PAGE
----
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Old 01-15-2011, 09:07 AM   #1
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Default Macedonian Sharplaninec

I thought I'd start a thread on the SHARPLANINEC Dog..
There has been a lot of interest about this beautiful breed the SHARPLANINEC and I think we should learn more about it and the History of this Macedonian Sheppard..
Why I say Macedonian SHARPLANINEC is because like anything that has Macedonian is controversial with our Neighbours..and the origin of the breed remains controversial

The Albanians call it ILLYRIAN SHEPHERD and like to claim the SHARPLANINEC as theirs , the Serbs call it Yugoslavian Sheppard
Even the Greeks think it's a Greek dog, (which is funny in so many ways)..


I would like people's opinions, and any information they have on this Dog , including any experience with this breed
Mind you I am no expert and never owned a Sarplaninec so I would like to know more about them..
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Old 01-15-2011, 09:09 AM   #2
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SHARPLANINEC, the Macedonian Shepherd Dog
The Sharplaninec (pronounced shar-pla-nee-netz) is an ancient livestock guarding breed from the mountain region of Macedonia,Shar Planina. The Macedonian Shepherd Dog Sharplanina, is named after the Shar Planina mountain range where the breed is most common. The Sharplaninec was recognized by the United Kennel Club on January 1, 1995.
http://www.mymacedonia.net/links/sharplaninec.htm


the Sharplaninec was officially registered in 1939 under the incorrect and in retrospect very misleading name “Ilirski Ovcar” (Illyrian Sheepdog). Beginning in 1947, they were systematically bred in professional breeding farms such as the Cattlebreeding Cooperative in the village of Gari on Stogovo mountain. After World War II, these phenomenal dogs eventually sparked the interest of the Yugoslav Army, which even promoted them as national icons. The renowned military kennel “Marshal Josip Broz Tito” methodically bred and utilized them as very capable service dogs.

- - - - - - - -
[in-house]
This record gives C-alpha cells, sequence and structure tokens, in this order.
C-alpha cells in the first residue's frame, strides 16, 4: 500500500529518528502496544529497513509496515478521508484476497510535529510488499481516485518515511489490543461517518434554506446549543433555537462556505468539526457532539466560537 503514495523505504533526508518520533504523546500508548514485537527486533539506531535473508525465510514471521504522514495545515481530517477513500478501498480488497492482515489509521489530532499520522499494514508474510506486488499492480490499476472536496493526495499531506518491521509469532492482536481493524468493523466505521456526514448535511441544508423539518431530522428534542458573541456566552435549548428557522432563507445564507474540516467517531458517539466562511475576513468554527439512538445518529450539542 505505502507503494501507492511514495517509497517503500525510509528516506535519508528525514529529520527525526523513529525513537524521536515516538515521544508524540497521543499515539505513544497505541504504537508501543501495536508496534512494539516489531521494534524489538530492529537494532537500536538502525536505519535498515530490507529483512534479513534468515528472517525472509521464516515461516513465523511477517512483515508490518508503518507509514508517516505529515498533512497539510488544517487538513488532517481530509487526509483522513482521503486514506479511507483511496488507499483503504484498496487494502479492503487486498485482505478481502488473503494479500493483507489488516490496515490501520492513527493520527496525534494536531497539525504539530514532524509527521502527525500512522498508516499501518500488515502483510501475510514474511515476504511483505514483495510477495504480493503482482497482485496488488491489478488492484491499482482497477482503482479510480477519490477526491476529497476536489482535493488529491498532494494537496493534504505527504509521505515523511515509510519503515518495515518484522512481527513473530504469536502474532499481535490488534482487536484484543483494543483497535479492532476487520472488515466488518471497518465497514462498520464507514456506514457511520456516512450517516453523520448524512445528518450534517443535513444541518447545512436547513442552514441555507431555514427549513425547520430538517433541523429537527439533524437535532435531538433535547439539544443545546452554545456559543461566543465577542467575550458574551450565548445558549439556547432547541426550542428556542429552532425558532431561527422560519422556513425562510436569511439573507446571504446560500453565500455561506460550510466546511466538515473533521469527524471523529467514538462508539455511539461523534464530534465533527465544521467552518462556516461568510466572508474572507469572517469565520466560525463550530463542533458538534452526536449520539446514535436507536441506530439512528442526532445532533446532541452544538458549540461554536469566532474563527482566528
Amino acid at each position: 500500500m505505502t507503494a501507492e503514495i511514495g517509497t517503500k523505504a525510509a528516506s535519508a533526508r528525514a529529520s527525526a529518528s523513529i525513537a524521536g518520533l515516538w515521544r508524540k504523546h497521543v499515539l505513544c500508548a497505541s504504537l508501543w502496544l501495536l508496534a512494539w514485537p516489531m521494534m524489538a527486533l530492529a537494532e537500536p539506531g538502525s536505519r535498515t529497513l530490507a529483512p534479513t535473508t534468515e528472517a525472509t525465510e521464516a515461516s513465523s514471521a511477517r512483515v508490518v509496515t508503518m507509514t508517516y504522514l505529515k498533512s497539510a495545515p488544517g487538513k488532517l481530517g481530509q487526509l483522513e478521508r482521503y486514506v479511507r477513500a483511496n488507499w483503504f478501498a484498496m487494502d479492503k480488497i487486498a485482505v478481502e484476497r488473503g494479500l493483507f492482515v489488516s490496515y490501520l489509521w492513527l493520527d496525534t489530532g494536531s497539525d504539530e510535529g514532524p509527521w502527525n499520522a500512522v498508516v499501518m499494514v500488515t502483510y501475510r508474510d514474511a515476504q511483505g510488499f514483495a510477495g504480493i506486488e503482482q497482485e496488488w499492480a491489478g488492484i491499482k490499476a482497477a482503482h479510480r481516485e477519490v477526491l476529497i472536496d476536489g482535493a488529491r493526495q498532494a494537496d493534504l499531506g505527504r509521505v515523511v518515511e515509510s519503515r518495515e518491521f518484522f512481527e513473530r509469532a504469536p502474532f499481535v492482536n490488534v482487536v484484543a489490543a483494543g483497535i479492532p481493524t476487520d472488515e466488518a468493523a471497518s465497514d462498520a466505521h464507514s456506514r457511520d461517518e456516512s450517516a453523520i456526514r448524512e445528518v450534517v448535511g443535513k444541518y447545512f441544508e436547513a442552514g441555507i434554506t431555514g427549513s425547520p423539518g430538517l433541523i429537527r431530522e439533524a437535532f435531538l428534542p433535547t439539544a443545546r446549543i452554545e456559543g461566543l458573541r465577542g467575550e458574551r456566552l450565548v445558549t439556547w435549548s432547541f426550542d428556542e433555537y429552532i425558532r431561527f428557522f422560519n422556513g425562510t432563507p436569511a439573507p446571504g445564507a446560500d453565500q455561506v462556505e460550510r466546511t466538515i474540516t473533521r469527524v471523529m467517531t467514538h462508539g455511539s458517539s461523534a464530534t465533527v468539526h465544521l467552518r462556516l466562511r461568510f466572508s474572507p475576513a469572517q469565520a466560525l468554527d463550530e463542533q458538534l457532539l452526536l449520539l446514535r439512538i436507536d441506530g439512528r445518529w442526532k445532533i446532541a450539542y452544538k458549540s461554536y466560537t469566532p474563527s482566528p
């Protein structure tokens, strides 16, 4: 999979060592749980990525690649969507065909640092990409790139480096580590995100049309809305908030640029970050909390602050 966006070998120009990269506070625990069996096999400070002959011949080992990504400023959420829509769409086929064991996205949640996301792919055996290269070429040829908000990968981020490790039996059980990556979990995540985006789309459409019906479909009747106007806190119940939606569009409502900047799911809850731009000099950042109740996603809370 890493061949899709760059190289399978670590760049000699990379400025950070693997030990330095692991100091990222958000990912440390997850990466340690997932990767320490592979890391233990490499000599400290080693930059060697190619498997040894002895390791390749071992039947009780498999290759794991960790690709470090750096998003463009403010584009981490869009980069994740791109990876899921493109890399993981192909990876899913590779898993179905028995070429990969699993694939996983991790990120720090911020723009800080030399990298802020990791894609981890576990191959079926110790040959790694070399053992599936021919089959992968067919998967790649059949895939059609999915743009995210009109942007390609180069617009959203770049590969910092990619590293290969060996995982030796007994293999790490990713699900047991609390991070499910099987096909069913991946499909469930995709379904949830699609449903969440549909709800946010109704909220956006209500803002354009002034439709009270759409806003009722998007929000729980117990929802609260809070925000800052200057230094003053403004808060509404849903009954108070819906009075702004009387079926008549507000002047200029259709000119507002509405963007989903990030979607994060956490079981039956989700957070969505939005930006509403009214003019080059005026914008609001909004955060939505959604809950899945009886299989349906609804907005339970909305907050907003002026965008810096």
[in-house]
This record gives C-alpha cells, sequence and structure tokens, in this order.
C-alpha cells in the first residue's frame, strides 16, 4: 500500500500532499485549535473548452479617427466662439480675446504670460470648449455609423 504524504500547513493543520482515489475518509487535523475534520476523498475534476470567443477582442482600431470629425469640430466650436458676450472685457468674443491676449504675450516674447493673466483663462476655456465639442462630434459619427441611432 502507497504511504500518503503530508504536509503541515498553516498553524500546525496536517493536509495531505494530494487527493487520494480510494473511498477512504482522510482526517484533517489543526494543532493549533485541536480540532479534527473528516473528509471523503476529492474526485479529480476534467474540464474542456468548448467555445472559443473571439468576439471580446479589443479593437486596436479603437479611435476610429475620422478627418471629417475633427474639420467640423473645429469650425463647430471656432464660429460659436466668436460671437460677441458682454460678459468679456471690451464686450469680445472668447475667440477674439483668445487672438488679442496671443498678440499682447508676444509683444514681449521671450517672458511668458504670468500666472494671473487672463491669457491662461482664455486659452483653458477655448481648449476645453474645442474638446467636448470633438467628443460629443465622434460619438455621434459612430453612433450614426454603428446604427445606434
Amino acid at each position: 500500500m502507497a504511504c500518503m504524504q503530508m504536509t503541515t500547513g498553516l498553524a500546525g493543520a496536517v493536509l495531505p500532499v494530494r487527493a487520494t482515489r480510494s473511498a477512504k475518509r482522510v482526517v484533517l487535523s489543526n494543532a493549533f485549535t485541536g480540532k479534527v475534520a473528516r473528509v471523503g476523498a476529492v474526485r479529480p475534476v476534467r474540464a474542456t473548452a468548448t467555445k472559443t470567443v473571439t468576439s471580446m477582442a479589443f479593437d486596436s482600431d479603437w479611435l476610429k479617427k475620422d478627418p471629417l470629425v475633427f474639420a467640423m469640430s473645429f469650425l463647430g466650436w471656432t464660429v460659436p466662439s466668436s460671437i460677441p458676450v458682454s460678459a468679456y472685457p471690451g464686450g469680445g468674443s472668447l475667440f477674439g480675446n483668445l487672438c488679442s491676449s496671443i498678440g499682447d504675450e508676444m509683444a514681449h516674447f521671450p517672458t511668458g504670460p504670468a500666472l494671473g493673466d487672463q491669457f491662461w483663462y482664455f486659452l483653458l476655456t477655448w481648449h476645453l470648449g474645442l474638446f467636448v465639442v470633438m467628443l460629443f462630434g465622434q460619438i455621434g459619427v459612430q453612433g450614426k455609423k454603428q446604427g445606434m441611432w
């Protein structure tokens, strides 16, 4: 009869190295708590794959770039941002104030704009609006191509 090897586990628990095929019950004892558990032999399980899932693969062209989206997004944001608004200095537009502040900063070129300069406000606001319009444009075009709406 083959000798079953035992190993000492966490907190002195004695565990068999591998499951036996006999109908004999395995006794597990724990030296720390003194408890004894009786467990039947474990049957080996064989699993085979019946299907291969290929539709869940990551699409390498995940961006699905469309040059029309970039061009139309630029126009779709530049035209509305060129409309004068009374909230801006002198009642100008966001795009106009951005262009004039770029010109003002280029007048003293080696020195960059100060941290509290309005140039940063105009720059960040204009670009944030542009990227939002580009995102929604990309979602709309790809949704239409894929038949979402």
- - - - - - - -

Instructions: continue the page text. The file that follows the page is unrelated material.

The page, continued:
In 1995, the United Kennel Club officially recognized the Sharplaninec as a pure breed in the United States. In 1996, the FCI breed standard was changed once again to include a slight name change, mainly to pay tribute to the breeds Macedonian origin. Today the breed is rightfully known as Macedonian-Yugoslav Shepherd dog – Sharplaninec.
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Old 01-15-2011, 09:13 AM   #3
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Sharplaninec
The Sharplaninec is an autochthonous dog breed of Macedonia. These rustic sheep dogs are really phenomenal and unique in that they are genetically predestined to assume a life as dependable guards without any specific protection training of some sort. Their loyalty to their master is simply unparalleled in the canine world. Furthermore, their physical strength and mental determination are truly awesome.

This breed is what cynologists today consider “self-evolved”, almost circumstantial as a tribute to the rough Balkan terrain and the hard life as a livestock guardian over many generations. In the beginning, it was merely natural selection, which favored big dogs that were powerful enough to stand their ground when confronted by predators such as wolves or bears. At the same time, these dogs were required to cover huge areas of mountainous pastures as they accompanied their sheep flocks in the transhumance of a predominantly semi-nomadic lifestyle. In the old times, shepherds would keep only those dogs that could sustain such harsh conditions. Negligence of those responsibilities or the abandonment of their assigned flock at any time would be an unforgivable recklessness. Only strong and reliable dogs were allowed to live and procreate. While their job demanded extraordinary physical and mental strength, food for these dogs was usually very scarce as the socio-economic situation of their human owners was usually rather impoverished. This combination of tremendous selective pressures yielded extraordinarily healthy dogs of exceptional loyalty to their family, incredibly powerful and yet very modest and rustic in nature.